Obituaries


Yvonne S. Bennett, associate professor of library and information services at Medgar Evers College of the City University of New York, died recently. She was a founder and former president of the New York Black Librarians Caucus, and an active member of the local chapter of Delta Sigma Theta Sorority. * Hardy R. Franklin, 75, who retired as District of Columbia Public Library director in 1997 after nearly 23 years of service, died of Alzheimer's disease complicated by diabetes August 22. Among his accomplishments were programs that reflected his conviction that service to children be central to the library's mission, such as Reach Out And Read, which brings storytellers and reading readiness activities to child-care providers, and Dial-A-Story, which offers weekly three-minute stories by phone. Franklin, who served as 1993-94 ALA president, received the Public Library Association's 1983 Allie Beth Martin Award, which honors a librarian who demonstrates extraordinary range and depth of knowledge about books or other library materials and who has distinguished ability to share that knowledge. * Janet B. Foster, 56, librarian at Danbury (Conn.) Public Library, died of a heart attack August 8. In 1994, she won the Connecticut Library Association's annual scholarship award. She also was instrumental in bringing the community into the Internet age, building the library's first web page in 1996, and working on Danbury's community computer network to help organizations such as the hospital and city hall to get online in the late '90s. * Millicent Lenz Gilson, 68, professor of children's literature at State University of New York School of Information Science and Policy in Albany from 1984-2003, died June 10. She was author of the highly regarded book Nuclear Literature for Youth and Children (ALA, 1990) and a member of the National Children's Literature Association and the Modern Language Association. * Peter S. Graham, 65, university librarian at Syracuse (N.Y.) University, died August 11 of lymphoma. …

The rest of this article is only available to active members of Questia

Sign up now for a free, 1-day trial and receive full access to:

  • Questia's entire collection
  • Automatic bibliography creation
  • More helpful research tools like notes, citations, and highlights
  • Ad-free environment

Already a member? Log in now.

Notes for this article

Add a new note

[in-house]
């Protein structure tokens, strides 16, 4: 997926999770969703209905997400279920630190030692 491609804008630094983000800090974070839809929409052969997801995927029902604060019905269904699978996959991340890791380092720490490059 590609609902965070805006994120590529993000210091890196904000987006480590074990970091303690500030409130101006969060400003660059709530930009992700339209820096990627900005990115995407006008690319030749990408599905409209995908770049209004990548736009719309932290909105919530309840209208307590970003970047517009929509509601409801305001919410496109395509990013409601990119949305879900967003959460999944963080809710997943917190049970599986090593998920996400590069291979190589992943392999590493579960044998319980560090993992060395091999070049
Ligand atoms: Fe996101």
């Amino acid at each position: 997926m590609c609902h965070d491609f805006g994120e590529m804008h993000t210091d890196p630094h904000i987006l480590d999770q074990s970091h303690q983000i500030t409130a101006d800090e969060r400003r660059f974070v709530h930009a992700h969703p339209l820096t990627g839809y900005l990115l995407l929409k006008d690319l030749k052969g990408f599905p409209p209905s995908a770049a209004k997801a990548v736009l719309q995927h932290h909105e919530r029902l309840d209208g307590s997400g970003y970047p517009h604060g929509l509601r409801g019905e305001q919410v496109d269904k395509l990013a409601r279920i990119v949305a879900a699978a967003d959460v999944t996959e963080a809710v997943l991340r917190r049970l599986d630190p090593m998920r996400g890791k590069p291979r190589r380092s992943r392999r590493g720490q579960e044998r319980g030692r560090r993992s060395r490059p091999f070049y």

If you are trying to select text to create highlights or citations, remember that you must now click or tap on the first word, and then click or tap on the last word.
One moment ...
Default project is now your active project.
Project items

Items saved from this article

This article has been saved
Highlights (0)
Some of your highlights are legacy items.

Highlights saved before July 30, 2012 will not be displayed on their respective source pages.

You can easily re-create the highlights by opening the book page or article, selecting the text, and clicking “Highlight.”

Citations (0)
Some of your citations are legacy items.

Any citation created before July 30, 2012 will labeled as a “Cited page.” New citations will be saved as cited passages, pages or articles.

We also added the ability to view new citations from your projects or the book or article where you created them.

Notes (0)
Bookmarks (0)

You have no saved items from this article

Project items include:
  • Saved book/article
  • Highlights
  • Quotes/citations
  • Notes
  • Bookmarks
Notes
Cite this article

Cited article

Style
Citations are available only to our active members.
Sign up now to cite pages or passages in MLA, APA and Chicago citation styles.

(Einhorn, 1992, p. 25)

(Einhorn 25)

1

1. Lois J. Einhorn, Abraham Lincoln, the Orator: Penetrating the Lincoln Legend (Westport, CT: Greenwood Press, 1992), 25, http://www.questia.com/read/27419298.

Cited article

Obituaries
Settings

Settings

Typeface
Text size Smaller Larger Reset View mode
Search within

Search within this article

Look up

Look up a word

  • Dictionary
  • Thesaurus
Please submit a word or phrase above.
Print this page

Print this page

Why can't I print more than one page at a time?

Full screen

matching results for page

Cited passage

Style
Citations are available only to our active members.
Sign up now to cite pages or passages in MLA, APA and Chicago citation styles.

"Portraying himself as an honest, ordinary person helped Lincoln identify with his audiences." (Einhorn, 1992, p. 25).

"Portraying himself as an honest, ordinary person helped Lincoln identify with his audiences." (Einhorn 25)

"Portraying himself as an honest, ordinary person helped Lincoln identify with his audiences."1

1. Lois J. Einhorn, Abraham Lincoln, the Orator: Penetrating the Lincoln Legend (Westport, CT: Greenwood Press, 1992), 25, http://www.questia.com/read/27419298.

Cited passage

Welcome to the new Questia Reader

The Questia Reader has been updated to provide you with an even better online reading experience.  It is now 100% Responsive, which means you can read our books and articles on any sized device you wish.  All of your favorite tools like notes, highlights, and citations are still here, but the way you select text has been updated to be easier to use, especially on touchscreen devices.  Here's how:

1. Click or tap the first word you want to select.
2. Click or tap the last word you want to select.

OK, got it!

Thanks for trying Questia!

Please continue trying out our research tools, but please note, full functionality is available only to our active members.

Your work will be lost once you leave this Web page.

For full access in an ad-free environment, sign up now for a FREE, 1-day trial.

Already a member? Log in now.